“Peace is a subjective hypothesis.” A leader in Anek
Anek, a Netflix film from India, dramatizes the complex nature of Indian geopolitics that moves gingerly among socio politics and bloody action. It illuminates Northeast India’s struggles between independence and abiding nationalism, the latter triumphant but not before blood and egos practically stomp out honor from even the most honorable citizens.
Aido (Andrea Kevichusa) is a female boxer who wants to fight for the honor of India whilst others want her to win for the Northeast in a battle for independence, or not. The region has been in conflict over its identity and its nationalism for decades. The usual jingoism of Hindi cinema such as Bollywood musicals is gone in this multifaceted thriller that plays between the factions without favoring either or painting over each’s imperfections.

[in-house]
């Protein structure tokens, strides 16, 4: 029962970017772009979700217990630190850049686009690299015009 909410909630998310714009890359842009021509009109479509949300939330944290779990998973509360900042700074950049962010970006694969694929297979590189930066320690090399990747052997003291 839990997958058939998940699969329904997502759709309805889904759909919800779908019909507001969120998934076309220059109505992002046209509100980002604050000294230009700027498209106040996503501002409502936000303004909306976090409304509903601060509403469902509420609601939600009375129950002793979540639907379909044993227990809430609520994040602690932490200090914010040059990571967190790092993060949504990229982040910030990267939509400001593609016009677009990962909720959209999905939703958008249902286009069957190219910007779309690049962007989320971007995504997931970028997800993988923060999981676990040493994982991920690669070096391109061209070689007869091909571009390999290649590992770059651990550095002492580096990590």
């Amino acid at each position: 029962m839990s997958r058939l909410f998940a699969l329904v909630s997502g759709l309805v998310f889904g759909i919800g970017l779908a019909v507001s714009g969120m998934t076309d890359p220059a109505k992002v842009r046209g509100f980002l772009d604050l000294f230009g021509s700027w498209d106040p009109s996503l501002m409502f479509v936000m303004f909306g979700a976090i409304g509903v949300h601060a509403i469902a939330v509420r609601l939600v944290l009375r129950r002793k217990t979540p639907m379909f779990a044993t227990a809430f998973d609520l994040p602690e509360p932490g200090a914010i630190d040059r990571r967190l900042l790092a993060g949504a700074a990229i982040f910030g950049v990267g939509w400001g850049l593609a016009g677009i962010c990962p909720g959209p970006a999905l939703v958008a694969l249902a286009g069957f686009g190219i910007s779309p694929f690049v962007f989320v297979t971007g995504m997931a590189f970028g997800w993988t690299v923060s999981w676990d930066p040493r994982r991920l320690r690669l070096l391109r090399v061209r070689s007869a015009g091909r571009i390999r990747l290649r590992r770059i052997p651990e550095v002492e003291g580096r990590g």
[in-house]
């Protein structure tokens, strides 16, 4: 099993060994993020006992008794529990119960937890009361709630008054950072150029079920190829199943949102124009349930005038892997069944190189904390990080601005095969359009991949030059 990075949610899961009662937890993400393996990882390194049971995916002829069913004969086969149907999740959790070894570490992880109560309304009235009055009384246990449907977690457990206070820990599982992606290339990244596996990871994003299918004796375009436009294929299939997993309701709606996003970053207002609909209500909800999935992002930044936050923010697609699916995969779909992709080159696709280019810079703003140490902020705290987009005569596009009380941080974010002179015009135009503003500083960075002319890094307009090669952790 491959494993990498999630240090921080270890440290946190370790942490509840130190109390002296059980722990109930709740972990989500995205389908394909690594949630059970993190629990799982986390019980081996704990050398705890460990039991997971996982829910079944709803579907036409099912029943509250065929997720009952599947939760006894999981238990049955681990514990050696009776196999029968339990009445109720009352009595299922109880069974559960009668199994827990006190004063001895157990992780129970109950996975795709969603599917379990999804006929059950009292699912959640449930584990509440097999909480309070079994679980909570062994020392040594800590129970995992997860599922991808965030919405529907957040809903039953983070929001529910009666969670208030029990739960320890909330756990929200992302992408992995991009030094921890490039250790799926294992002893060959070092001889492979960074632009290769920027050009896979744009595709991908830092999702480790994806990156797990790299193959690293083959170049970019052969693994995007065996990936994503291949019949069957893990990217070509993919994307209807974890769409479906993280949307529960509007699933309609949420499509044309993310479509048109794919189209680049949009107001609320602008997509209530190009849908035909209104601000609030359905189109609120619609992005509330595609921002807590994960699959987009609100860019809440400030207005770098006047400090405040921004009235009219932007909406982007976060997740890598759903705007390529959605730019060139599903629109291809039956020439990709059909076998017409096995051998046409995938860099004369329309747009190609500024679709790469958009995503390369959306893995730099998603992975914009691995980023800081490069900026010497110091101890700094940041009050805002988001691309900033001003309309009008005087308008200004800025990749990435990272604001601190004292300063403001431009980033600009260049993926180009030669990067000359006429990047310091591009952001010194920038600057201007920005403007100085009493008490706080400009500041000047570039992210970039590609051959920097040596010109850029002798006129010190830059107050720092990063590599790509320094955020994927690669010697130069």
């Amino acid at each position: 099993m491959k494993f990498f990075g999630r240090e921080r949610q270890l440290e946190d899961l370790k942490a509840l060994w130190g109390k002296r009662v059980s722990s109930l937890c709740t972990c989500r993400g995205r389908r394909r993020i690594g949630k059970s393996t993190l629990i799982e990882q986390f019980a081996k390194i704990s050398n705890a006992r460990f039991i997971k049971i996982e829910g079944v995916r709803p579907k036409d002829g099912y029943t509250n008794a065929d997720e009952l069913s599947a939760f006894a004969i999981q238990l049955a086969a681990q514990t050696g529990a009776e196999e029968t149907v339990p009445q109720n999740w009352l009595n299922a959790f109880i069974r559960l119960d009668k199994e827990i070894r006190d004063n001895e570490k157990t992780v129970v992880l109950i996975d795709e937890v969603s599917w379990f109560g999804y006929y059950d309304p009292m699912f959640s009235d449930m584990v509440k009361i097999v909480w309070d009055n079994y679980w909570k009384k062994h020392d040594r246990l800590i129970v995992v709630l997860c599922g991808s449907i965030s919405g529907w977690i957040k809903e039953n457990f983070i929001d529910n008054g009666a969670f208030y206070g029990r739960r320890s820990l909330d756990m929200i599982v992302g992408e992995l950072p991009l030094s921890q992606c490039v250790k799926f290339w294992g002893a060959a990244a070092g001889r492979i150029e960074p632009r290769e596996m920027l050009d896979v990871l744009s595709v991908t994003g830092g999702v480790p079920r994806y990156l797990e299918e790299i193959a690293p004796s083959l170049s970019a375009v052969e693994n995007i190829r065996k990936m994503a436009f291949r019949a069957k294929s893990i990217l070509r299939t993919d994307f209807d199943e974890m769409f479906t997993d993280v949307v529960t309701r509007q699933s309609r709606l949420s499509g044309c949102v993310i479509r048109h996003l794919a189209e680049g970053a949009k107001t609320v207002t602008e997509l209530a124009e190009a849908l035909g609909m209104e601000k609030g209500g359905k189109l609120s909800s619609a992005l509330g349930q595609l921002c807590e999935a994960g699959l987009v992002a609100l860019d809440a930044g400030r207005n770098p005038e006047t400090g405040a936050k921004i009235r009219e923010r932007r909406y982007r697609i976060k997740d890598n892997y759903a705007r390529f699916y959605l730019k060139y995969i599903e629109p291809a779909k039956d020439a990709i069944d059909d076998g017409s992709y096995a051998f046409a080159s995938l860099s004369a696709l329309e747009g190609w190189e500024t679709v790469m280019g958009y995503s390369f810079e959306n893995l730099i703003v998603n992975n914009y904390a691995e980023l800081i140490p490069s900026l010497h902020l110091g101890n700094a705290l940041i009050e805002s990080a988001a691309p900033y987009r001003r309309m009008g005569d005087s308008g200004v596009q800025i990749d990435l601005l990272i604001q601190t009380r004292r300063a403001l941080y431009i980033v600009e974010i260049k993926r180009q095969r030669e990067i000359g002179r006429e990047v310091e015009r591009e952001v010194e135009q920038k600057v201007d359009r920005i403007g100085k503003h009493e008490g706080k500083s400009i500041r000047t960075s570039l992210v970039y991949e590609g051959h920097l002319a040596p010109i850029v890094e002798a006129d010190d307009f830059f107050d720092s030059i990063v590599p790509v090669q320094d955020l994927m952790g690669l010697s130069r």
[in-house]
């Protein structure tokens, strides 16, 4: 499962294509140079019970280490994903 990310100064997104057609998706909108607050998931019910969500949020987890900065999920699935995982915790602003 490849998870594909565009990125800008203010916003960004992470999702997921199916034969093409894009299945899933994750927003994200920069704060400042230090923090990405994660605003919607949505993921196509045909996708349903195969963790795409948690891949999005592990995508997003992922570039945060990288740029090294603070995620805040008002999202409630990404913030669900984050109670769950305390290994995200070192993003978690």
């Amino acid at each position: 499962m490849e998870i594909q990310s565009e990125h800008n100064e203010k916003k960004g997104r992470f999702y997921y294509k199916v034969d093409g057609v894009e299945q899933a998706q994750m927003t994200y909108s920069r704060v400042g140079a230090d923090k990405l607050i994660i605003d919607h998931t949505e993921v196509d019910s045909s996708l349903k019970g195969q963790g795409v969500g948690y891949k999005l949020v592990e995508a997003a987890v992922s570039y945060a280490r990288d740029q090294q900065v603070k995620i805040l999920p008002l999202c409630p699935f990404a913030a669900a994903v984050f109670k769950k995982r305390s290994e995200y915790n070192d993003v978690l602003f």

Unlike the extremists on either side, Aido can represent the state or the country. In the end, she represents both, a tribute to director Anubhav Sinha and several writers whose ambivalence shows in an amalgam of allegiances befitting a diverse country. Anek can get down with its gunfighting skirmishes, redolent of parochial interests and factional passions, but most of it is interested in personal motives and uninformed allegiances.
Although India as a whole is the winner for generally showing good intentions, Anek (translated as many or more than one) does a sympathetic job showing how varying patriotic interests affect the nation as a whole. Showing a smart understanding of many points of view, Anek is hidden among other worthy films on Netflix; give it a cultural try.
John DeSando, a Los Angeles Press Club first-place winner for National Entertainment Journalism, hosts NPR’s It’s Movie Time and co-hosts Cinema Classics as well as podcasts Back Talk and Double Take out of WCBE 90.5 FM. Contact him at JohnDeSando52@gmail.com